[PLUG-TALK] MS anti-piracy war tactics

Rich Shepard rshepard at appl-ecosys.com
Sat Nov 20 12:10:22 PST 2010


On Sat, 20 Nov 2010, John Jason Jordan wrote:

> It also said that "an industry trade group" estimated the total cost of
> pirated copies for all software companies at $51.4 billion a year.

   That's probably the price of full retail.

> The same can be said for just about every software company that has gone
> out of business. I used Corel products for a long time, and they were
> wonderful, albeit buggy. Their genius was in the user interface, which was
> a joy. They couldn't code worth a damn, but that isn't what hurt them
> fatally. Nor was piracy a factor. They were finally bought out by a
> private holding company for a song after several years of making one bad
> business decision after another. Remember Corel Linux? CorelDRAW for
> Linux? WordPerfect for Linux? (I still have those in the back of a closet
> somewhere.) Michael Cowpland spent millions developing those products and
> made a negligible amount in sales before pulling the plug on them.

   Don't forget WordPerfect. It started as a product from Satellite Software
international (SSI) in Provo, UT and that's when I first used it. Then it
became WordPerfect Corp. I visited their campus in Provo and it would be the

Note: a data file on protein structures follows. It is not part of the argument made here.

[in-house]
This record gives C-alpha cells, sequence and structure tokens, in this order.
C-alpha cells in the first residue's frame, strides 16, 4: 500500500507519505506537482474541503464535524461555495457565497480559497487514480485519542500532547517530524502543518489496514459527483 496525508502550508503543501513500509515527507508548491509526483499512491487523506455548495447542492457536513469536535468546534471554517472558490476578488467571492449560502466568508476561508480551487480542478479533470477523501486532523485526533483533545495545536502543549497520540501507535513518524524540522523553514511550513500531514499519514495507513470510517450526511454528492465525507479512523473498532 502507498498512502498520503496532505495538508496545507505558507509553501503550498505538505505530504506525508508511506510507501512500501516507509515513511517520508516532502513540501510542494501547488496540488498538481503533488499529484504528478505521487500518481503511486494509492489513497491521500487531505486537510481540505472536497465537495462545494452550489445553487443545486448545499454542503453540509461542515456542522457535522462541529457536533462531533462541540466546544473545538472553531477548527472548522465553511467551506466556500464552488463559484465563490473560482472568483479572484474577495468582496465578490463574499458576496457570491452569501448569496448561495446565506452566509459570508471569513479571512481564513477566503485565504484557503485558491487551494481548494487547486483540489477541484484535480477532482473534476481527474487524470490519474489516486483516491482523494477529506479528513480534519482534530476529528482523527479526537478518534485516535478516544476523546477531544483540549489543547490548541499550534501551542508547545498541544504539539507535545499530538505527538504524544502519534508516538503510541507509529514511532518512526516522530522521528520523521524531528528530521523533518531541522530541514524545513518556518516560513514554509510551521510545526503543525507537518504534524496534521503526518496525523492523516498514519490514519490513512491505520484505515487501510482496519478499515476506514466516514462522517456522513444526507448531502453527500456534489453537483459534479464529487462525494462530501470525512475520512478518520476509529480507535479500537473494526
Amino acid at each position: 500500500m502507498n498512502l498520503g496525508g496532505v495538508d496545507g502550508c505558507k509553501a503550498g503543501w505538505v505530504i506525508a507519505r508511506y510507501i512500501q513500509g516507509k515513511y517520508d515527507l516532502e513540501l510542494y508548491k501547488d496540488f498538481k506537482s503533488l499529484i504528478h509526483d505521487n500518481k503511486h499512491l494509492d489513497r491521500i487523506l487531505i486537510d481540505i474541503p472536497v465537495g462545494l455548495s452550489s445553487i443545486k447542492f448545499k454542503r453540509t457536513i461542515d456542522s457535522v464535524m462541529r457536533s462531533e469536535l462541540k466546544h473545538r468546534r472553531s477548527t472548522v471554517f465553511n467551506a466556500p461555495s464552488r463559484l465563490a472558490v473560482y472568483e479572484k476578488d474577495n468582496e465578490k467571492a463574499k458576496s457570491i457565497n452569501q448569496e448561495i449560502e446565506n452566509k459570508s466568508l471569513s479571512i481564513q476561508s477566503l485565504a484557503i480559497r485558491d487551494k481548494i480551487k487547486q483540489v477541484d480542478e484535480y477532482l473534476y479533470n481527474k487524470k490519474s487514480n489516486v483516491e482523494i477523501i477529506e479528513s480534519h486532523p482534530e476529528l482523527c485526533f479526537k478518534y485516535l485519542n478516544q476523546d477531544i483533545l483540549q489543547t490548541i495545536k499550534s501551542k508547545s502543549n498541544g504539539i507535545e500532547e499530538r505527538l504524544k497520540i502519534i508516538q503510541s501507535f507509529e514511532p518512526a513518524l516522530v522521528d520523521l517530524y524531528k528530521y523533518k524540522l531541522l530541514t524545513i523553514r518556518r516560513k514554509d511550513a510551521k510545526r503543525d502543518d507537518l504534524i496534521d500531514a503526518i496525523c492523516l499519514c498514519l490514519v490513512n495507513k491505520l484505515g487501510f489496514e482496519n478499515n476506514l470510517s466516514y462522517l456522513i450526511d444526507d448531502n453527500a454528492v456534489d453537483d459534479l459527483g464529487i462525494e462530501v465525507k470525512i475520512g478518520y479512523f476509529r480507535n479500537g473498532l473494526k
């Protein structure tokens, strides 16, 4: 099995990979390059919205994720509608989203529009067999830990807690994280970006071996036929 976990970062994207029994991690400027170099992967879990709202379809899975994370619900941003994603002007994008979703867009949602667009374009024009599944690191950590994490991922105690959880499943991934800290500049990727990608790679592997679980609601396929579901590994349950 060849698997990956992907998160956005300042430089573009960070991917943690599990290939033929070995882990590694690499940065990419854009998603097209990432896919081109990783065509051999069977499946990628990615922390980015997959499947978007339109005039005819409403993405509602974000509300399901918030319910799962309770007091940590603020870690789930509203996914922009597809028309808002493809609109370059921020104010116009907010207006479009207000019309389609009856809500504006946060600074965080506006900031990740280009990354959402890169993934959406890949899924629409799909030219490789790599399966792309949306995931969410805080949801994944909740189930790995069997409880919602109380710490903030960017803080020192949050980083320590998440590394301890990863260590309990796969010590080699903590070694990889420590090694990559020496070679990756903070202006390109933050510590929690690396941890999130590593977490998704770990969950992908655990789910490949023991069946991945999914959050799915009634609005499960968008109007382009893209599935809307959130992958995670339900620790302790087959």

envy of many colleges. The cafeteria seated 1,500 at one time and the food
was delicious and very reasonably priced. Talk about good entrepreneurs who
didn't know how to keep the company going: they were the poster children.

   Howver, the computer industry is littered with such non-visionaries. IBM's
Thomas Watson who thought the world demand for computers might be 5, Xerox
who invented the microcomputer and WIMP (Windows, Icons, Menus, and Pointing
device) and couldn't make the corporate decision to develop and sell it so
they let Steve Jobs steal those ideas for Apple, what's-his-name from DEC
(the president back then when they were still Digital Electronics Corp) who
also couldn't see past what they were doing. There's hope yet for Microsoft
to follow the same path.

Rich



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